DataColor Releases Pro Version of their SpyderTV Television Calibration Tool
By Chris Boylan
So you've just bought an expensive new top-of-the-line HDTV. It's from a reputable brand, is highly rated by all of the best forums and home theater sites, and it looked pretty good on the showroom floor, too. Plug it in, hook it up and BOOM, disappointment! The colors are off, areas of the screen that should be black are grey, and there's a thin outline around the images. Is it busted? Do you need to box it up and bring it back where you bought it? Probably not. You just need a crash course in video calibration.
Why don't they set it up right at the factory? A good question. But most of the time, the default settings on any TV (high-end or low-end) are made so that the TV will look brighter, hotter and sharper than the competition on the brightly lit showroom floor. These settings usually don't translate well to the more subdued lighting of the home.
Datacolor's Director of Technology Mark Hunter formally introduces SpyderTV Pro at CEDIA Expo 2006.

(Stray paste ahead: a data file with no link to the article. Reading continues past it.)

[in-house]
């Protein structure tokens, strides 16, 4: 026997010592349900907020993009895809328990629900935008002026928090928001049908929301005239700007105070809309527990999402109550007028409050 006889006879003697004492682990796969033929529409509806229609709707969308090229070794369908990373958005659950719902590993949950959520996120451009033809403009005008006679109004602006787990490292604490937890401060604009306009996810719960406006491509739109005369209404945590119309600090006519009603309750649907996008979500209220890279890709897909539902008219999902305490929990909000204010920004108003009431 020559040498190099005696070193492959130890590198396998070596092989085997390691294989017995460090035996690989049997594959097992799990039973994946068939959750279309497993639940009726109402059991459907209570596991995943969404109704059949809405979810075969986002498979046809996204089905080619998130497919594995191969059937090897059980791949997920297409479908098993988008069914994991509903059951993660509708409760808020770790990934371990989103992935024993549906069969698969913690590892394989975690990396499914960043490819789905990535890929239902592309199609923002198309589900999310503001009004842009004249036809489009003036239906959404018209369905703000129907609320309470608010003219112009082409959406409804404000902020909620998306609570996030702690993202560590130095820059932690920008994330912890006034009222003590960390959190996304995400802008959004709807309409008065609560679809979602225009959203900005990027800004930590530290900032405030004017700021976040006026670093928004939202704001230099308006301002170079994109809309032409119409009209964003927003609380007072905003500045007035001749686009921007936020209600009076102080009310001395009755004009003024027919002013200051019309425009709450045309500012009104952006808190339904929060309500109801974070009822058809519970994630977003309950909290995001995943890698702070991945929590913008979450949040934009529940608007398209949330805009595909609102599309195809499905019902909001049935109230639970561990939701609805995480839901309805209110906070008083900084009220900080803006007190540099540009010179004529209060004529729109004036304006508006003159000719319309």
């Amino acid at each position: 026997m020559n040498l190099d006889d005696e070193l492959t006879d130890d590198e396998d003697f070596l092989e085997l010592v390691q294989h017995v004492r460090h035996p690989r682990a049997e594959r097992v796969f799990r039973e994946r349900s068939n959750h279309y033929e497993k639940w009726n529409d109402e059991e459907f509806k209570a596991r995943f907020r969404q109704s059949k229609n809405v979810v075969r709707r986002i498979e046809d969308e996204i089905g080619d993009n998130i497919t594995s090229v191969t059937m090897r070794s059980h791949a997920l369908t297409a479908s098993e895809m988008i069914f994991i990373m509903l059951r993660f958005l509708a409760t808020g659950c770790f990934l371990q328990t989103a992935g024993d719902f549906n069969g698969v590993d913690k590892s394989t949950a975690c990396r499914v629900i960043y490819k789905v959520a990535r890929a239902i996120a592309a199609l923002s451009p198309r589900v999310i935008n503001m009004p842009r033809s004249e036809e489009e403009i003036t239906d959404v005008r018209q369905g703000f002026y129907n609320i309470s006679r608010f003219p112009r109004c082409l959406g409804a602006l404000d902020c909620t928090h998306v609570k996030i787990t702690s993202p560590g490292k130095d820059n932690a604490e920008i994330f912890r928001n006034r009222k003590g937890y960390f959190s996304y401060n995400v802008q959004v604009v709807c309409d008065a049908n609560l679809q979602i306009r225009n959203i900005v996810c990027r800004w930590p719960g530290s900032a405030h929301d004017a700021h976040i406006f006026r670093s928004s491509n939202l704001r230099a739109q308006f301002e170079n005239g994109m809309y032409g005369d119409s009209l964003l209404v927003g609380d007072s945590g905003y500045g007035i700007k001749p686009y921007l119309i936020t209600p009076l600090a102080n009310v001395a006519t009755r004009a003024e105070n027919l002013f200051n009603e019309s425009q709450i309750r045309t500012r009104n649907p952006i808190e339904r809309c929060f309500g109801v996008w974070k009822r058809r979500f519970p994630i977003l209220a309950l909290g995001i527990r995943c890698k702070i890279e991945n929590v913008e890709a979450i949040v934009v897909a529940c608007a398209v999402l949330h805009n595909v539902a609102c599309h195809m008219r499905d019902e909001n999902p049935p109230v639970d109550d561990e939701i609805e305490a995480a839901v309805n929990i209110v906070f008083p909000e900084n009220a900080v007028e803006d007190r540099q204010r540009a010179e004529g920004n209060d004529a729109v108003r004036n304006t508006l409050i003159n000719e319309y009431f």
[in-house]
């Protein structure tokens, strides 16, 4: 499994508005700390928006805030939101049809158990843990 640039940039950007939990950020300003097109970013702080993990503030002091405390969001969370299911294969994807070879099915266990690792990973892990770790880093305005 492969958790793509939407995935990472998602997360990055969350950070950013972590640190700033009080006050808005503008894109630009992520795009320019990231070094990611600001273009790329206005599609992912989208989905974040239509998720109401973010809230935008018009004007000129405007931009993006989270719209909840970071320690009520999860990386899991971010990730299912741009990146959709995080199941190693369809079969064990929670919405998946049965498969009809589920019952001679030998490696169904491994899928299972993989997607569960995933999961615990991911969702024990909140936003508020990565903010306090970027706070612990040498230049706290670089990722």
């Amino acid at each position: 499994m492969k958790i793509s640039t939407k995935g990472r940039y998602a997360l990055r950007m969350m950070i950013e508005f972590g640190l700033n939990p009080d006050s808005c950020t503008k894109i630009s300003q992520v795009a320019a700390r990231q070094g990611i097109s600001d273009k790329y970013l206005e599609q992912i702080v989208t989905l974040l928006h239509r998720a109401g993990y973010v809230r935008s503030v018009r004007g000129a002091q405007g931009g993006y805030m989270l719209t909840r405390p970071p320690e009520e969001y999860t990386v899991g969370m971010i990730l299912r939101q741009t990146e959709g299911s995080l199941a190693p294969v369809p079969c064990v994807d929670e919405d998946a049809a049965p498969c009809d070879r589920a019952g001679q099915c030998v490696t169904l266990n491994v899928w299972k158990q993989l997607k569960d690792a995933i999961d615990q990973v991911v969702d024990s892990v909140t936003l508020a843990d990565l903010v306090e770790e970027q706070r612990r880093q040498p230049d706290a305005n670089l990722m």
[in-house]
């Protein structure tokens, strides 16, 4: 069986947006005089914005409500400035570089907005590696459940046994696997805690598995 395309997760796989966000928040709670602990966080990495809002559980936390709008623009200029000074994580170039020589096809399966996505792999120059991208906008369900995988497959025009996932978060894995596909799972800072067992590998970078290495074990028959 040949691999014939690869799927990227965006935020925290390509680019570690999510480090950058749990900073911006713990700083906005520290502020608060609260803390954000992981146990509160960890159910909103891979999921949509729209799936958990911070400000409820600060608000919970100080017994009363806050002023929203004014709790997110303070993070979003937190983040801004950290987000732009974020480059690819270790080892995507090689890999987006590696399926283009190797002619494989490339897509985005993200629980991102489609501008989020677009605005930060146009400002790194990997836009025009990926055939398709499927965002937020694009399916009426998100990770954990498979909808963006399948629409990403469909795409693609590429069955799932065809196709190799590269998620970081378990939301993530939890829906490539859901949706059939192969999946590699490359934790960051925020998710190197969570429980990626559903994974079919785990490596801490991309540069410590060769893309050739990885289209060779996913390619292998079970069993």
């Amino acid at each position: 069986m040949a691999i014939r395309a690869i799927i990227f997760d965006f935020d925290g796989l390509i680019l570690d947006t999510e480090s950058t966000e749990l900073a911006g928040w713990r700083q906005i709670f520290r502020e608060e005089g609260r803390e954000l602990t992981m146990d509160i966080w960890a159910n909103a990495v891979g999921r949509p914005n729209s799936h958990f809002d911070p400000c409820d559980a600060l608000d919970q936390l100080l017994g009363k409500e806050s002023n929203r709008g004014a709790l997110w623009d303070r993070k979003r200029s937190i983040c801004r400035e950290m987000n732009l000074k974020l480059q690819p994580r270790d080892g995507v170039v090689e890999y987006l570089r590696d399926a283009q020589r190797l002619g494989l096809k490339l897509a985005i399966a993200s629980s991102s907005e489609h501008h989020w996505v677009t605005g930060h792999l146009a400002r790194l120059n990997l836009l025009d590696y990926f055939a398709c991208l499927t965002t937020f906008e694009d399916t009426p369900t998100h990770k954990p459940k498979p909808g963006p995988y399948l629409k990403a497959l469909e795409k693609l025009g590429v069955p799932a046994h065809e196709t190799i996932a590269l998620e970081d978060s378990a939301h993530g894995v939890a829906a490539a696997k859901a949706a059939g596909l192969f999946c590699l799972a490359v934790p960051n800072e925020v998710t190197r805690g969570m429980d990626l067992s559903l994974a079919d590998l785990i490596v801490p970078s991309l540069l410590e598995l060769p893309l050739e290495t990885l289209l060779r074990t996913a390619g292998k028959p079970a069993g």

To solve this problem, you can a.) hire an ISF-trained technician to calibrate your TV for you, b.) buy or borrow a calibration DVD like "Video Essentials" and make the adjustments by eye or c.) purchase Datacolor
's "SpyderTV" calibration software and colorimeter which will step you through the entire calibration process automatically in about 30 minutes.
The SpyderTV package includes a cute little colorimeter (a device that measures light and color levels) which attaches to your TV screen via suction cups, and plugs into your laptop or PC via USB, where it interacts with datacolor's calibration software package. It also comes with a test pattern DVD that you use to display the appropriate patterns on your screen. The datacolor software measures your screen's output when it displays the various color patterns and tells you how to adjust it so that the readings are as close to possible to the proper NTSC (National Television Standards Committee) settings.
The standard SpyderTV package is pretty good (our writer Cliff Darroch certainly liked it in his SpyderTV review
), but it has some limitations: a.) it cannot be used with front projection systems, b.) it provided no customization of gamma settings (individual red/green/blue color levels) or direct grey scale adjustments. These shortcomings are remedied in the new "SpyderTV Pro
" package ($600, available now).
If you've got multiple display devices around the house, or you like to go over friends' houses and tweak their displays too (preferably in the middle of the SuperBowl, or during the latest episode of "The Amazing Race"), then datacolor's SpyderTV Pro may be just the tool for you.
We've requested a review sample of the SpyderTV Pro package and hope to share the results of using this device with you, dear readers, shortly.